Does Insomnia Cause Hallucinations
What happens when we are deprived of sleep?
When you do not sleep for an extended period of time you become drowsy and are unable to concentrate. The effects of sleeplessness are similar to alcohol in that it makes you less able to control your actions. You become uncoordinated and slow. If staying awake continues for one and a half days or more your mental faculties become severely impaired. This means that you might not know what is real and what is not.
Find out about Hallucinations at Nights.
What are Hallucinations?
Hallucinations are defined as a perception of stimuli to your senses when there is no real stimuli occurring.
You might want to refer to our articles on Hallucination at Nights and Sleep Related Hallucinations.
Different Types of Hallucinations
Visual hallucinations are something that you think you experience with your eyes.
Auditory hallucination is something you hear when there is nothing to be heard.
This happens when you think you experience a smell of something.
A mild form of hallucination is known as a disturbance. This happens when, you for example, think you see something from your peripheral vision that is not there.
Microsleep and Hallucinations
When you have been awake for around two days or more it is possible that you start experiencing hallucinations. This is because of the severe stress caused by the lack of sleep. The lack of sleep will make you so tired that you can have what is known as a micro sleep. This can happen to you even if you do not know it. You can fall asleep for a small amount of time like a second and not even know it. Therefore, you lose perspective on what is happening around you. This warps your perception and makes it easier for you to experience something that is not really happening. This is how insomnia can cause hallucinations.
The hypnopompic state is when an individual is waking up, a state of half sleep. Hallucinations are perceptions, usually false, that occur without any external stimuli and are experienced when a person is awake. Hypnopompic hallucinations are those that an individual experiences when he/she is waking up from sleep. They usually follow a dream. They are usually discussed along with hypnagogic hallucinations, those that are experienced as the individual is falling asleep.
Are they Dreams?
These hallucinations are different from dreams in that they do not have a story like dreams do. They are mere random perceptions. The unique thing about these experiences is that they seem very real to the individual experiencing it.
Types of Hallucinations
These hallucinations may last a few seconds but can sometimes go on for much longer time periods. They may be perceptions of shapes, smells, sounds, or even taste, as well as twitching in sleep. They may also include psychic experiences.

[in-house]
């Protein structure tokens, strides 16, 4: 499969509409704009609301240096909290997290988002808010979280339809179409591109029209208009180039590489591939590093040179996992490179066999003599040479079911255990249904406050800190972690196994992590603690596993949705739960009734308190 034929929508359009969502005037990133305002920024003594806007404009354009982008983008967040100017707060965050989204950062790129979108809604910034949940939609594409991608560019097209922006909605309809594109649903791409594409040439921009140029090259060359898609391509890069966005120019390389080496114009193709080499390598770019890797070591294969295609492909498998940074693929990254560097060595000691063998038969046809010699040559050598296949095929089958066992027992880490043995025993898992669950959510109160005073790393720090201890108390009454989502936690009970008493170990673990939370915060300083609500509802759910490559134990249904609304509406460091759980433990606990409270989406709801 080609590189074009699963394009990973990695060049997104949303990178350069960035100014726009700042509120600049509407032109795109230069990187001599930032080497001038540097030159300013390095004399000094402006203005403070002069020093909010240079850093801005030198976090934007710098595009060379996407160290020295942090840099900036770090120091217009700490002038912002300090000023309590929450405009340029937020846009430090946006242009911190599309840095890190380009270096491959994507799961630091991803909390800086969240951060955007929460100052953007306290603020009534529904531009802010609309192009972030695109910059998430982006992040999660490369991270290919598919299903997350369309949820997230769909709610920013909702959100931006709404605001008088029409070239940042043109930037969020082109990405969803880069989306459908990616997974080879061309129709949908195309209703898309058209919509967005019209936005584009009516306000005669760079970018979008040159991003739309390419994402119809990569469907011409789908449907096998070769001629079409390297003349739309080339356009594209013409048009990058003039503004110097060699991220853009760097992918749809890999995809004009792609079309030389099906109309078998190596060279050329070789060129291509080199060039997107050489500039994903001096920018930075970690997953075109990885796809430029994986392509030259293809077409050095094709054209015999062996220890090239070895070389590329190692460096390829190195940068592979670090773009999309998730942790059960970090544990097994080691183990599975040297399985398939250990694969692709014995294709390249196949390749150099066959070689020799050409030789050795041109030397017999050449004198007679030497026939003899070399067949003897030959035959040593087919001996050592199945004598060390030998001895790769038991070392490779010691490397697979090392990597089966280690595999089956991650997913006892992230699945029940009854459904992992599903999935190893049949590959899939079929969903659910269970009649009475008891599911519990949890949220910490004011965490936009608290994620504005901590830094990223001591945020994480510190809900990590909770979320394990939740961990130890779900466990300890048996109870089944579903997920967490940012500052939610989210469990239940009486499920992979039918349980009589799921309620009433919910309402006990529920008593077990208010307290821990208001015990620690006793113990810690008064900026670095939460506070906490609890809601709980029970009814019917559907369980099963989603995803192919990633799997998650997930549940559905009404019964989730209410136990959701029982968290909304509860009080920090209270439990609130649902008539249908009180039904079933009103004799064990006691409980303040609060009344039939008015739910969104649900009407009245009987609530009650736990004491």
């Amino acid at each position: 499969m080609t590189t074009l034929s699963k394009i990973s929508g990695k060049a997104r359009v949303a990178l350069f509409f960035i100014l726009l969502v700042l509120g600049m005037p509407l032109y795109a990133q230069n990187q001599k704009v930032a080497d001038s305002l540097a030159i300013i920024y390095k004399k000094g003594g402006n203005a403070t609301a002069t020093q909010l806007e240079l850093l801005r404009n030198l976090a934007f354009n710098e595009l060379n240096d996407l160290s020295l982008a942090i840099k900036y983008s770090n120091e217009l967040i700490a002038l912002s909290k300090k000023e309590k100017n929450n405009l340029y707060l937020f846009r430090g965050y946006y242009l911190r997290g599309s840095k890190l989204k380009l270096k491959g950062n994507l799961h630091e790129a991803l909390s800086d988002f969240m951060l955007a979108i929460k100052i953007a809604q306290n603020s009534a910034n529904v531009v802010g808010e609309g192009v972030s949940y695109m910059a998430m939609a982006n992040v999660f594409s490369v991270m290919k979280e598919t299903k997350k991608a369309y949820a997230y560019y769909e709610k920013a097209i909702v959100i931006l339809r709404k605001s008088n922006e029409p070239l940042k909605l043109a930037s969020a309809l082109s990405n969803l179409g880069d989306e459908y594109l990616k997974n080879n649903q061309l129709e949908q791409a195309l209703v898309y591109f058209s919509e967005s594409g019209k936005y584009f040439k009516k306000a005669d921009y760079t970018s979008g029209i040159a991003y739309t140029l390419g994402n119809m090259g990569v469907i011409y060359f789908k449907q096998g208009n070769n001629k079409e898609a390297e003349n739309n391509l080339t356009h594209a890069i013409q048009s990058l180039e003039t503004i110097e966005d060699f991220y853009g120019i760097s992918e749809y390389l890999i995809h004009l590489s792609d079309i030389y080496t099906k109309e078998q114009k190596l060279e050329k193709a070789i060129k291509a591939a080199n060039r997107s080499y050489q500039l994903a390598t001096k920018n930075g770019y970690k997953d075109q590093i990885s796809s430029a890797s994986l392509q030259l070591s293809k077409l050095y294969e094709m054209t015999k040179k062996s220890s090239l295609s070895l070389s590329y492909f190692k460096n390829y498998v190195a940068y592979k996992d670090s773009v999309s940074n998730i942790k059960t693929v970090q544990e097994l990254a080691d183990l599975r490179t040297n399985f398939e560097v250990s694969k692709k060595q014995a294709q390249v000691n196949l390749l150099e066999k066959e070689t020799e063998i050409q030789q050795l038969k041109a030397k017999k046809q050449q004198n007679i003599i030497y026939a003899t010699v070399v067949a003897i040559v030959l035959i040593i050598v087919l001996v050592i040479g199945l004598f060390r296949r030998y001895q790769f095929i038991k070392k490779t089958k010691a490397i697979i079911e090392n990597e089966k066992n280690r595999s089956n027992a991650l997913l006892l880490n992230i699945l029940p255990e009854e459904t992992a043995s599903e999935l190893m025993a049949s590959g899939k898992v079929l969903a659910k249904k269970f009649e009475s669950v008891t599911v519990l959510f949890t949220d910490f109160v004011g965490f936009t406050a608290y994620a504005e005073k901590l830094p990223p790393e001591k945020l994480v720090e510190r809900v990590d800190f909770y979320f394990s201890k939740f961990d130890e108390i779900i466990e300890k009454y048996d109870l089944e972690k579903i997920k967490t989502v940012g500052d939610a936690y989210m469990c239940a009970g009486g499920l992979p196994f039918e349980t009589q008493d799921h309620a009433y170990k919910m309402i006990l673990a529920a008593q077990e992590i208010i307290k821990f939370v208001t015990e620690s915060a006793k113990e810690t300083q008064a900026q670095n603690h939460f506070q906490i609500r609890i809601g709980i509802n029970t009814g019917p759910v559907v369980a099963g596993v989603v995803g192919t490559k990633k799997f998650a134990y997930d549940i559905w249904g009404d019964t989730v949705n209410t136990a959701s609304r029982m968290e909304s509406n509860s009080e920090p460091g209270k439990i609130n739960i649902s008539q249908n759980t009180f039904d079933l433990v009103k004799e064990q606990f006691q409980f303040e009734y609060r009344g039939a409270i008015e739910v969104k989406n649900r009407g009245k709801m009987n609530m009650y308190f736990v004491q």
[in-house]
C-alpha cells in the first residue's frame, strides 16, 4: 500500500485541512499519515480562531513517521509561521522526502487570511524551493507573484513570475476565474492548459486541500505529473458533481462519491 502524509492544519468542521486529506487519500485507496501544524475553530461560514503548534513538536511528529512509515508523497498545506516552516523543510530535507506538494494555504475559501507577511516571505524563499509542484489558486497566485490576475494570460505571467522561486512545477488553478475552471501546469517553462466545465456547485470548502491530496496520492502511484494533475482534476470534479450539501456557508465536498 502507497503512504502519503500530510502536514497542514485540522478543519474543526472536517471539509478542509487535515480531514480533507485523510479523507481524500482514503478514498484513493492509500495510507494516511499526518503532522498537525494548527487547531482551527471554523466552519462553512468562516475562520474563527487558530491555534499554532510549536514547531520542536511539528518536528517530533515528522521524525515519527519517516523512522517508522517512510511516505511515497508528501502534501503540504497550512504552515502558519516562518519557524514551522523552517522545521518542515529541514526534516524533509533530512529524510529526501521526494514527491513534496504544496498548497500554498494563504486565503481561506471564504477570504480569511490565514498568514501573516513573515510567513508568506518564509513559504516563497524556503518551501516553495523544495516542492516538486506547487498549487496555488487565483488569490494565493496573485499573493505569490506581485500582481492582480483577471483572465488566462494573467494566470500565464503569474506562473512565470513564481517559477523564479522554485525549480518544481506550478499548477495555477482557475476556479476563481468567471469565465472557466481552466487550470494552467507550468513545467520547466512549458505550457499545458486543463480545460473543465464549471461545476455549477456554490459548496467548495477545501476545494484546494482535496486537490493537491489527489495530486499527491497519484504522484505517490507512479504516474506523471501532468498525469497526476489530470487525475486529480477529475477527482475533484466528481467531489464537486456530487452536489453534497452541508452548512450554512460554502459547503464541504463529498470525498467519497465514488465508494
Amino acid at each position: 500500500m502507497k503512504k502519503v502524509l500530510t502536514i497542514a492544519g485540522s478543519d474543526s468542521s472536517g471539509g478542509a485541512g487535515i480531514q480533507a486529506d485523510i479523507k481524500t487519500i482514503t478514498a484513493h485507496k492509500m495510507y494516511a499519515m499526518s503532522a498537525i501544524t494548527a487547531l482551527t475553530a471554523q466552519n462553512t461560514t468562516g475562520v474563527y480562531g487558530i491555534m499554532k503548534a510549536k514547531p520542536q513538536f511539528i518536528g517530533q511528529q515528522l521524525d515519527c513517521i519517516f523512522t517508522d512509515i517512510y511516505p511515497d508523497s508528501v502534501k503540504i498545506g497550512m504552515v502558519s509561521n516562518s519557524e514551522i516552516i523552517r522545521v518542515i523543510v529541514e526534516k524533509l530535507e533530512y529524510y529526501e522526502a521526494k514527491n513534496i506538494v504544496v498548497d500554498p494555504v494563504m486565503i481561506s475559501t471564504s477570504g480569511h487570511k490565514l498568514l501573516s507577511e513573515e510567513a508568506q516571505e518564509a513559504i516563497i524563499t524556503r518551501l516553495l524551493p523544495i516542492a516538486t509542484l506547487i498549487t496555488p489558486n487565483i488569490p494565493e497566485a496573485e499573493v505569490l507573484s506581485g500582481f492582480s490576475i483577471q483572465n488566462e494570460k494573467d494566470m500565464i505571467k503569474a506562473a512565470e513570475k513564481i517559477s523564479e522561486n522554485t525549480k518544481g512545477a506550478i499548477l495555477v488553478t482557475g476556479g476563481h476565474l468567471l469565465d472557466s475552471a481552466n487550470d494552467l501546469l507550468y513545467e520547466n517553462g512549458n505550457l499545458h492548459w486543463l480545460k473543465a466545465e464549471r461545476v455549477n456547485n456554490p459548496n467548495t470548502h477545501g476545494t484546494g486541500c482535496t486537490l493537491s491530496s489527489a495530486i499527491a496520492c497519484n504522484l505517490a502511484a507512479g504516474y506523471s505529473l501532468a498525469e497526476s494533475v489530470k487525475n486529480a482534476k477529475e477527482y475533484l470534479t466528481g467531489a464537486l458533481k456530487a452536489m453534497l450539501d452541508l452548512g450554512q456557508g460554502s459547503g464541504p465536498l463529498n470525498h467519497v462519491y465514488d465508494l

The perceptions of images can range from a single dot to an object, animal or even human figures. They may complex figures or may be lit unusually.
The individual may hear a bell, a song, voices, or even just random words. These words may be key to interpreting the preceding dream or may be simply gibberish, not meaning anything.
The individual may wake up with a sudden jerk, called sleep starts
(common in hypnagogic state), or experience numbness or sleep paralysis in the whole body.
Some people may associate these experiences with telepathy, clairvoyance and other such psychic activities. They are usually a result of strong emotional or spiritual ideals.
Of the two, people admit to experiencing hypnagogic hallucinations more often and researches second this claim. Hypnopompic and hypnagogic hallucinations do not, in any way, point to mental instability. They may be a result of inadequate sleep or sleep disorders that can be accordingly treated.
Hypnagogic hallucinations are also referred to as visions of half sleep, presomnal, phantasmata, anthypnic sensations, wakefulness-sleep transition state, pre-dream condition, half-dream state, praedormitium, dreamlets or sleep onset dreams. These hallucinations occur when a person is about to fall asleep or when a person is about to wake up.
Difference between Hypnagogic and Hypnapompic
As mentioned above, there is another set of hallucinations known as hypnopompic hallucinations. As a matter of fact, it is these that are known to occur just before a person wakes up and the hypagognic ones before sleep onset. But in a general sense, hypnagogia is accepted for both the states, as the hallucinations can occur when a person is drifting in and out of sleep.
Each and every one of us experience such hallucinations at one point or the other in life. But in some, these hallucinations may be more frequent than others which can imply an underlying medical condition like narcolepsy. Almost 25-30 people suffering from narcolepsy are known to suffer from these episodes.
Patients who suffer from sleep paralysis during its onset or those have excessive daytime sleepiness problem or those who suffer from rapid eye movement syndrome (usually a symptoms of narcolepsy) are also known to be developing these hallucinations.
How are the Hallucinations Like?
The hallucinations can be kinetic, tactile, visual or auditory sensations that can occur anytime between the onset of sleep to the time until one wakes up completely out of bed.
For instance, a sensation like falling down which we try to stop by abruptly waking ourselves, some may feel like someone else is also in the room, some may hear voices while trying to sleep – they can be anything. While these kind of things are not so frightening and normal, some can be really scary and cause one to have sleep problems.
A research conducted in the UK involving 4972 individuals, revealed that people suffering from sleep disorders like insomnia or narcolepsy were more prone to experience these hypnagogic hallucinations.